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Qualcomm to add Wi-Fi to phone chips

The cell phone heavyweight is planning to put the wireless capabilities into tens of millions of phone chips.

Ben Charny Staff Writer, CNET News.com
Ben Charny
covers Net telephony and the cellular industry.
Ben Charny
2 min read
Cell phone heavyweight Qualcomm plans to put Wi-Fi capabilities into tens of millions of phone chips, a Qualcomm spokesman said Monday.

Qualcomm, which licenses cell phone designs to manufacturers and makes chipsets, is the latest company to begin merging cell phones with the Wi-Fi wireless networks, which create a powerful wireless zone of about 300 feet. But it is still undecided as to just when the company will finish development work and ship the first chips, the spokesman said.

Qualcomm declined to comment further on its plans for the new chips. Analysts say Qualcomm intends to begin designing and selling cellular phone chips with Wi-Fi inside to keep pace with the rest of the wireless industry, which is already selling such hybrid devices.

The wireless industry considers Wi-Fi a way to augment cell phone networks. Because Wi-Fi networks can also ferry voice calls, these networks could be used in the future to improve cell phone reception in buildings, where cellular coverage is traditionally poor.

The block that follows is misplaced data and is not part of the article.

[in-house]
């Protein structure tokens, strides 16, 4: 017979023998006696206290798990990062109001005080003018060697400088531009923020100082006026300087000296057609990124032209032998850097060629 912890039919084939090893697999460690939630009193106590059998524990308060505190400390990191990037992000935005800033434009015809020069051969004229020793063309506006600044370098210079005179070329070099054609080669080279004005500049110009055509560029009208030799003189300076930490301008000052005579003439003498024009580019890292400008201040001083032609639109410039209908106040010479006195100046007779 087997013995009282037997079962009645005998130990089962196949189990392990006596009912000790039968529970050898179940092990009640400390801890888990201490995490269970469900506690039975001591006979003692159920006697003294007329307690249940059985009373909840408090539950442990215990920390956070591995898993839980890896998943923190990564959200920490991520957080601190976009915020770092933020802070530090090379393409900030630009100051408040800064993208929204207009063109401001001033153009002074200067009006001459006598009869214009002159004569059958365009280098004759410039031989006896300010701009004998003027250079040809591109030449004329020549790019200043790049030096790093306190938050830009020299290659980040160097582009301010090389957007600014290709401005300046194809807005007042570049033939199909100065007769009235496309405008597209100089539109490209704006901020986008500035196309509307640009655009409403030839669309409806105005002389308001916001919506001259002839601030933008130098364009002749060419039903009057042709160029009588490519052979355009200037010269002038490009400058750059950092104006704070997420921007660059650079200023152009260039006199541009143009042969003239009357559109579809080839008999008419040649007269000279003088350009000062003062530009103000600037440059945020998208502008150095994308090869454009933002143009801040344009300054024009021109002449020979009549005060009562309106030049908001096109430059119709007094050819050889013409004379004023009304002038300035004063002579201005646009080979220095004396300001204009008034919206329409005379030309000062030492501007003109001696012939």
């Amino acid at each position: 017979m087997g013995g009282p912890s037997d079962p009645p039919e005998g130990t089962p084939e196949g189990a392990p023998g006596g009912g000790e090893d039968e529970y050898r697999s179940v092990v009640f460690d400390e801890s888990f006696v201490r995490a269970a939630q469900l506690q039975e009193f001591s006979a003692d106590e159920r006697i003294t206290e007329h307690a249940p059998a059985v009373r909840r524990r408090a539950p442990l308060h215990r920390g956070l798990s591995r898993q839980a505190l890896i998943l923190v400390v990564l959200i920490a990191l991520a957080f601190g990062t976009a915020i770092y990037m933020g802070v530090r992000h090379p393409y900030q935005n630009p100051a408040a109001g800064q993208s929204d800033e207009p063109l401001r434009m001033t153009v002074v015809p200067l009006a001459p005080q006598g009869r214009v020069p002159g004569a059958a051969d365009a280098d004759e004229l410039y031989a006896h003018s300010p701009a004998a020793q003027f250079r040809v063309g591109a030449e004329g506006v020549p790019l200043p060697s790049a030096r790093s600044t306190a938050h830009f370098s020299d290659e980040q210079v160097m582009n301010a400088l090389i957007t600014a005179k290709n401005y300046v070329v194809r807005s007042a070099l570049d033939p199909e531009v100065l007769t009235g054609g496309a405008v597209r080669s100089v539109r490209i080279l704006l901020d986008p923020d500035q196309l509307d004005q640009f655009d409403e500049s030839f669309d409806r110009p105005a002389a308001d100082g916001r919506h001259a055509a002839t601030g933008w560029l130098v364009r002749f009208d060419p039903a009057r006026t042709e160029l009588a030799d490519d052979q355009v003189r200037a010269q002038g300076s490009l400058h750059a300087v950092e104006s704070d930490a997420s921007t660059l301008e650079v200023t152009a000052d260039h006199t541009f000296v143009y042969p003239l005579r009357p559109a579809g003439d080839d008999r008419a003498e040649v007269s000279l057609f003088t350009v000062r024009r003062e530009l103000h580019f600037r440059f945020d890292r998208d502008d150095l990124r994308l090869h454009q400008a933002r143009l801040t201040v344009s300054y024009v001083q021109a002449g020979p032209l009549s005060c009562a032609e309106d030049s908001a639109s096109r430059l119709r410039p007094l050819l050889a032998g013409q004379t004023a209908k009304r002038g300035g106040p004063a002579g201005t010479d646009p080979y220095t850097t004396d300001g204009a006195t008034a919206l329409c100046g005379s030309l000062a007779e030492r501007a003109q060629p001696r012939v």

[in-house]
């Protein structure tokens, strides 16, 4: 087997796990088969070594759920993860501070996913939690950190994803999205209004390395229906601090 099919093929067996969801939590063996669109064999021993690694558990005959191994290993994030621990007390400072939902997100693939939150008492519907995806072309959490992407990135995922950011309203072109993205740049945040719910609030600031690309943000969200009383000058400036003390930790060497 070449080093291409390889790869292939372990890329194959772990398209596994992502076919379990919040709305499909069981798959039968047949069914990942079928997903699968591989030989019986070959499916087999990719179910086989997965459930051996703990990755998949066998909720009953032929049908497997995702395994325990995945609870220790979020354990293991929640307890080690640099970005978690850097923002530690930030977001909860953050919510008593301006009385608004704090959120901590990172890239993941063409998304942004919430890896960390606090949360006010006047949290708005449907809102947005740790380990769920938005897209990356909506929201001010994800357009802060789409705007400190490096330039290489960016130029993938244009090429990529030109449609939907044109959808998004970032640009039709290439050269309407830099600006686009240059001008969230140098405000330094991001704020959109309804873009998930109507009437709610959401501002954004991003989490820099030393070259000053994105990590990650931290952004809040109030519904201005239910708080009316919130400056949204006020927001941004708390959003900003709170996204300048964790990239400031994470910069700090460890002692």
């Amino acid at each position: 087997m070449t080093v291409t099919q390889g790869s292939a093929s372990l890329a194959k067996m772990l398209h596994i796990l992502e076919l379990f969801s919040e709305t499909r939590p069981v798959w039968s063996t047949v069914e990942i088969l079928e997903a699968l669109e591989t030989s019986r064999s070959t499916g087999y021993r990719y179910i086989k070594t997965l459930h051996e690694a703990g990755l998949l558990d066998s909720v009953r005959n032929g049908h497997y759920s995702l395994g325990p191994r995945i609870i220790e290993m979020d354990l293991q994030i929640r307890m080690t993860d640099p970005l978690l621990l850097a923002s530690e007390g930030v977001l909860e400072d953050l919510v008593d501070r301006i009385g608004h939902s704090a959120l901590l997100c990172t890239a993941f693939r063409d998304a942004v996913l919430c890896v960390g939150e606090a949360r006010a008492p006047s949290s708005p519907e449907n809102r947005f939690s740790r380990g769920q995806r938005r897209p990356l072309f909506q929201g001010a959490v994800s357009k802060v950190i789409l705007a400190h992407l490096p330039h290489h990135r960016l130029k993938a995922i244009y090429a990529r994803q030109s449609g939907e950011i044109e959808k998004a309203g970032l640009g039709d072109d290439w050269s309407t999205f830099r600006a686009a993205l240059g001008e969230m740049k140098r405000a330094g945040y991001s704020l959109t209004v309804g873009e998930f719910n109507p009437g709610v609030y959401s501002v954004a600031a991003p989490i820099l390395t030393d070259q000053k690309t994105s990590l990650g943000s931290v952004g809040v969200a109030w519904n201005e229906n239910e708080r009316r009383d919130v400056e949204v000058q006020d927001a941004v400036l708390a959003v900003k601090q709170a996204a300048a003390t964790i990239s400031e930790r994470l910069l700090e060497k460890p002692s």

Wi-Fi could also be used as a way for carriers, for now, to meet the hype of so-called 3G, or third-generation, wireless Web networks, an area they've begun building and selling services on. The carriers are promising a nationwide wireless network capable of speeds that make it easy to download music on a cell phone, among other features.

Downloading anything of any size to a cell phone or PDA (personal digital assistant) is a real task. That's where Wi-Fi comes in. It could be used to do the "heavy lifting," Cahners In-Stat analyst Allen Nogee said. For instance, a cell phone able to access a Wi-Fi network could use Wi-Fi to download a huge document to a personal computer, which has more computing power than a cell phone, for example.

"There is some very real potential to offloading some of the voice calls onto Wi-Fi," said Keith Waryas, a wireless analyst with IDC.

Qualcomm is considered one of the bigger pieces of the Wi-Fi and cellular hybrid puzzle. The San Diego-based company says it controls all the necessary patents for CDMA (Code Division Multiple Access), a technology at the heart of about 20 percent of the world's wireless phones and phone networks.

The makers of cell phones using GSM (Global System for Mobile Communications), an open standard in about 70 percent of the world's phones, have already created some hybrid products. BT, a carrier in the U.K., has begun offering a hybrid phone and wireless service. In the United States, AT&T Wireless is said to be part of "Project Rainbow," an Intel-led initiative to create a nationwide wireless Wi-Fi network.

Nokia, which makes about 40 percent of the world's phones, intends to add Wi-Fi into some future wireless devices. It already has begun selling a wireless modem for laptops and PDAs (personal digital assistants) that can access both a cellular phone and Wi-Fi network.

"All the GSM guys are going to do it," Waryas said.